An English bar owner of a Wi-Fi hotspot offering free Internet to its customers has just been ordered to pay £ 8,000 (approx. € 8,800) because a consumer has downloaded illegal files.
A law professor at the University of Sheffield explains that, in theory, this kind of incident should not happen, since intellectual property laws do not allow this kind of procedure. However, this did not prevent the majors from winning their case before a civil court.
… To the harsh reality
The fine is believed to be the first of its kind in the UK and reflects the legal vagueness surrounding public hotspots, and the latest bill to regulate Internet communications in that region does not seem to help matters.
Those who support this project say that hotspot owners would be exempt from prosecution in the event of illegal downloading by their customers, but critics point out that the procedure is unclear and the manager of the location of the point of access can be disconnected from the Internet and be the victim of legal proceedings before being able to prove that it is not responsible.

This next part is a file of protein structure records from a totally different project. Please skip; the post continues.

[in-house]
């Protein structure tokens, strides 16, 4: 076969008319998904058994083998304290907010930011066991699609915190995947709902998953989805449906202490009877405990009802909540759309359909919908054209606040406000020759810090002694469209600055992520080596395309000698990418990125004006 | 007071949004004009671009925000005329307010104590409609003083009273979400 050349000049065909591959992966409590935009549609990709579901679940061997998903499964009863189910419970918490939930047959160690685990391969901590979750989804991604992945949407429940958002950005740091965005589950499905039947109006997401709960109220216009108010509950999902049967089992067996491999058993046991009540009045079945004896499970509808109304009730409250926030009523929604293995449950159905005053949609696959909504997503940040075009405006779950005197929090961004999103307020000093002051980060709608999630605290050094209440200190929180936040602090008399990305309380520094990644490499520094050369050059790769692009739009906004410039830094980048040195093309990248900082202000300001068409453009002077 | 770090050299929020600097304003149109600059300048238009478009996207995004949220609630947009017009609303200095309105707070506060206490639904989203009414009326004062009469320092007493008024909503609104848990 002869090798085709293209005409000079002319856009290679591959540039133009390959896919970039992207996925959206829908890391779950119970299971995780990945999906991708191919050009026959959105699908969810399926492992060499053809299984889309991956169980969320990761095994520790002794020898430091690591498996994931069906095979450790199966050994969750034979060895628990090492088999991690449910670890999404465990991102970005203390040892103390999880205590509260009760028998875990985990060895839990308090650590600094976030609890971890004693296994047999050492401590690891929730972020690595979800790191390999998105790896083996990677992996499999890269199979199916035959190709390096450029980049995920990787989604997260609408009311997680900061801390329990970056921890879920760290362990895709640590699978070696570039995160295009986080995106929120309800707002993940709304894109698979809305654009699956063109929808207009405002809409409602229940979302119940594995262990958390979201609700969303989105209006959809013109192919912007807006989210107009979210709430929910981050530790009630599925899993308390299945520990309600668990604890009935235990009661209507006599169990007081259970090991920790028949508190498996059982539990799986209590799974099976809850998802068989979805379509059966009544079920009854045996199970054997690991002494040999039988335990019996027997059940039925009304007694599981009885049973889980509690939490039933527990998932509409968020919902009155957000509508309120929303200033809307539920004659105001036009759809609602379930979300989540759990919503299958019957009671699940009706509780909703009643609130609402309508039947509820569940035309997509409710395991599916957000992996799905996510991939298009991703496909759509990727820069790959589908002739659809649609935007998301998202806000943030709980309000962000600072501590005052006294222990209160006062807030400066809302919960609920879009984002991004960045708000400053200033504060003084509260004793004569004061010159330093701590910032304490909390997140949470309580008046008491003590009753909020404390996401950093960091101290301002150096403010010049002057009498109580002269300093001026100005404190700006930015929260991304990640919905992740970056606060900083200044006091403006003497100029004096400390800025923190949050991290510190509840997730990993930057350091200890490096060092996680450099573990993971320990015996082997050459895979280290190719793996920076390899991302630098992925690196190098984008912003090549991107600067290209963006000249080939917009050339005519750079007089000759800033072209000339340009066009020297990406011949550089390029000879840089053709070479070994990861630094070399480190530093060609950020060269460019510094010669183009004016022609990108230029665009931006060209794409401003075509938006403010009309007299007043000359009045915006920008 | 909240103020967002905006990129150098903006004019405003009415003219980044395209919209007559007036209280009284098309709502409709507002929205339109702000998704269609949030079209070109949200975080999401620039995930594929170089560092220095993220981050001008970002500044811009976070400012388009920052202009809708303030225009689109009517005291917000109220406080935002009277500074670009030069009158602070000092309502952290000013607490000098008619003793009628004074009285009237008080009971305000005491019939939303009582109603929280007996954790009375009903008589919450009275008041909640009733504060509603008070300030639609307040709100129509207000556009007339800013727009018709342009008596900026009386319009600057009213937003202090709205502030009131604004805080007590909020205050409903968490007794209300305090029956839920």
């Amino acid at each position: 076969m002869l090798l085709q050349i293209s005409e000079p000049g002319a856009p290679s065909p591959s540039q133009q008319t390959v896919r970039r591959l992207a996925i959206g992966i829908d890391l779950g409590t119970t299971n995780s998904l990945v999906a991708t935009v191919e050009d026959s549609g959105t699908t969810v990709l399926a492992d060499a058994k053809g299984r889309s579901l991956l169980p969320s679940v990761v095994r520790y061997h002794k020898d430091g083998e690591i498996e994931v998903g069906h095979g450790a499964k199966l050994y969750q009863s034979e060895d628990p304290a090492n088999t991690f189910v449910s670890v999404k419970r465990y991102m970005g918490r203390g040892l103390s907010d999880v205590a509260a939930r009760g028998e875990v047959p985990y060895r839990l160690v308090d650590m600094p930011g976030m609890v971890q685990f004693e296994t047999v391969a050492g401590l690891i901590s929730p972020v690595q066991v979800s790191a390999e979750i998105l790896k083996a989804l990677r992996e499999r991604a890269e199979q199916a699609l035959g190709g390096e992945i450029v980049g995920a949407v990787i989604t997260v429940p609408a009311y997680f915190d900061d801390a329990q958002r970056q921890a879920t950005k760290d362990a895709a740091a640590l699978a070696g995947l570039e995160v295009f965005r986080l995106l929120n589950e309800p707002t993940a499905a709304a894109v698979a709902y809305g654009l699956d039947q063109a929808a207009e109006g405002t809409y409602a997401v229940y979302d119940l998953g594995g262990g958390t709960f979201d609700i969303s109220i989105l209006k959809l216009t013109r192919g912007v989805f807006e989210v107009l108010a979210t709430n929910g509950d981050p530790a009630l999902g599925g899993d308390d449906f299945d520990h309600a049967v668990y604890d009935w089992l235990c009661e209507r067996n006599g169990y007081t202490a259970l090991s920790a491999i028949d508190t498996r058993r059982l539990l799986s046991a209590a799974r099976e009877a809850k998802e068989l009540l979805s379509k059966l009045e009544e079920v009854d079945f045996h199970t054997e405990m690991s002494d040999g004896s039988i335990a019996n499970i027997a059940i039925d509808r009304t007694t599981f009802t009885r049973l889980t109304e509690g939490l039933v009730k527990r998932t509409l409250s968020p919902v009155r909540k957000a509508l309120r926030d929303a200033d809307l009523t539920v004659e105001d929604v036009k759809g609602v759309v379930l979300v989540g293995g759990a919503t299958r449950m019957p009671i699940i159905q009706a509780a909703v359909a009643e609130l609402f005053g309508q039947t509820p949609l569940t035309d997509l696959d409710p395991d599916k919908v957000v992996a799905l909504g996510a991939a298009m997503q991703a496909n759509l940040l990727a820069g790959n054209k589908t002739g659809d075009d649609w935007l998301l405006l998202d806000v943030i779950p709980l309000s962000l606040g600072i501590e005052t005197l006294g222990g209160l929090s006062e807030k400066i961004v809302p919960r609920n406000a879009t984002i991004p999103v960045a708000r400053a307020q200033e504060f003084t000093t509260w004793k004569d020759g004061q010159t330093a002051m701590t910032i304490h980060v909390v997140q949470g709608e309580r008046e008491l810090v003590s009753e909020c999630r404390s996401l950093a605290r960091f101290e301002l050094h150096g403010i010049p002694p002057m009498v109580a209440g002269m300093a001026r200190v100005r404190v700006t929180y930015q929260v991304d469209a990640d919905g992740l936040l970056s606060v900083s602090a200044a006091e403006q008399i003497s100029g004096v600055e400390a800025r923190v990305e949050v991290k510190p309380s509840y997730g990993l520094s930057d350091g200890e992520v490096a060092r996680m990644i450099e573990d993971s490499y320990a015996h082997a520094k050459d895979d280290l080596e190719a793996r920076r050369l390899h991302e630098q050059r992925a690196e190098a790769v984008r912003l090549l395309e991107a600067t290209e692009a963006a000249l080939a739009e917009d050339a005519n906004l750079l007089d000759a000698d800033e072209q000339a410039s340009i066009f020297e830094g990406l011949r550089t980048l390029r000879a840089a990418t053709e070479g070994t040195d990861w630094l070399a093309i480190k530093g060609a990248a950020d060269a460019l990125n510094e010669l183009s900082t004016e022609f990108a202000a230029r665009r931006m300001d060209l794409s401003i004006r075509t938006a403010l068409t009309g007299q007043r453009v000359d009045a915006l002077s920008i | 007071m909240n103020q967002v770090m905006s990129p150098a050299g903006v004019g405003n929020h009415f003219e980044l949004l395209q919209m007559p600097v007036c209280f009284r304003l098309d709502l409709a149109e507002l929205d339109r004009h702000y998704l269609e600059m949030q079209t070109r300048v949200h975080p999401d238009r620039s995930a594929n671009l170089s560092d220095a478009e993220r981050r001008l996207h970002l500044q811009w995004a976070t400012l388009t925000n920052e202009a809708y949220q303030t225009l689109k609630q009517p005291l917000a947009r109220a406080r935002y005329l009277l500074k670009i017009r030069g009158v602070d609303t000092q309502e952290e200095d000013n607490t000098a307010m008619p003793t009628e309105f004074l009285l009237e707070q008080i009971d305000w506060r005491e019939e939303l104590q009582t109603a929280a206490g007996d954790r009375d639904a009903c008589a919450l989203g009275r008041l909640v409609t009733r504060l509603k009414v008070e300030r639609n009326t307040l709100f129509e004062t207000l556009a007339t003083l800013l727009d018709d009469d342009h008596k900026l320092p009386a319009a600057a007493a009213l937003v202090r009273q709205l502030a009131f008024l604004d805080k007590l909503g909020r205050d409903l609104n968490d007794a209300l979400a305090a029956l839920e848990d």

In practice, several experts have explained that the threats of lawsuits should quickly flood the British merchants who open their Internet connections to their customers and the fines may no longer be that exceptional.